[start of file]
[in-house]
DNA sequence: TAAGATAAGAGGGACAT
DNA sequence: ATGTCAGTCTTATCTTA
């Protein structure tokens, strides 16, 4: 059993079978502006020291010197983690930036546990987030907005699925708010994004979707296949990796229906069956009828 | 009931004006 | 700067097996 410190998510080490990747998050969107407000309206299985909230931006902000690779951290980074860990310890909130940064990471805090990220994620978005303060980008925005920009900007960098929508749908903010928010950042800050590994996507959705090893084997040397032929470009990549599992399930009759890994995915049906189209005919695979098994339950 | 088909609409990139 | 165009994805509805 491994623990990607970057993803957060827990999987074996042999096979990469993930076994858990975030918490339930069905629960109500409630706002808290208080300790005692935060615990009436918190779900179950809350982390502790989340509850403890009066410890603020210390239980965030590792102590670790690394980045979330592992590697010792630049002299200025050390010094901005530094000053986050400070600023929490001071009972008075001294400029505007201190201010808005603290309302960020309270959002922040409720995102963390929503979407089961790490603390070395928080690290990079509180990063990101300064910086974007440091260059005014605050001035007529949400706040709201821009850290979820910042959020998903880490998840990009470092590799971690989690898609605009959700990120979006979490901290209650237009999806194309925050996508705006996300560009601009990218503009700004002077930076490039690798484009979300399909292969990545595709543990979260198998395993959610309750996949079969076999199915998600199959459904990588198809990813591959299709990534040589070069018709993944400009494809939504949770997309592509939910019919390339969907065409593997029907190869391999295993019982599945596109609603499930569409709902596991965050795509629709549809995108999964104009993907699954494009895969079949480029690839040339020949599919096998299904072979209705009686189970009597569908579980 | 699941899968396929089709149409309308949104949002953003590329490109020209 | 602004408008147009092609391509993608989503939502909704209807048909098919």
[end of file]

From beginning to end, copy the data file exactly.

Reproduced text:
[in-house]
DNA sequence: TAAGATAAGAGGGACAT
DNA sequence: ATGTCAGTCTTATCTTA
């Protein structure tokens, strides 16, 4: 059993079978502006020291010197983690930036546990987030907005699925708010994004979707296949990796229906069956009828 | 009931004006 | 700067097996 410190998510080490990747998050969107407000309206299985909230931006902000690779951290980074860990310890909130940064990471805090990220994620978005303060980008925005920009900007960098929508749908903010928010950042800050590994996507959705090893084997040397032929470009990549599992399930009759890994995915049906189209005919695979098994339950 | 088909609409990139 | 165009994805509805 491994623990990607970057993803957060827990999987074996042999096979990469993930076994858990975030918490339930069905629960109500409630706002808290208080300790005692935060615990009436918190779900179950809350982390502790989340509850403890009066410890603020210390239980965030590792102590670790690394980045979330592992590697010792630049002299200025050390010094901005530094000053986050400070600023929490001071009972008075001294400029505007201190201010808005603290309302960020309270959002922040409720995102963390929503979407089961790490603390070395928080690290990079509180990063990101300064910086974007440091260059005014605050001035007529949400706040709201821009850290979820910042959020998903880490998840990009470092590799971690989690898609605009959700990120979006979490901290209650237009999806194309925050996508705006996300560009601009990218503009700004002077930076490039690798484009979300399909292969990545595709543990979260198998395993959610309750996949079969076999199915998600199959459904990588198809990813591959299709990534040589070069018709993944400009494809939504949770997309592509939910019919390339969907065409593997029907190869391999295993019982599945596109609603499930569409709902596991965050795509629709549809995108999964104009993907699954494009895969079949480029690839040339020949599919096998299904072979209705009686189970009597569908579980 | 699941899968396929089709149409309308949104949002953003590329490109020209 | 602004408008147009092609391509993608989503939502909704209807048909098919």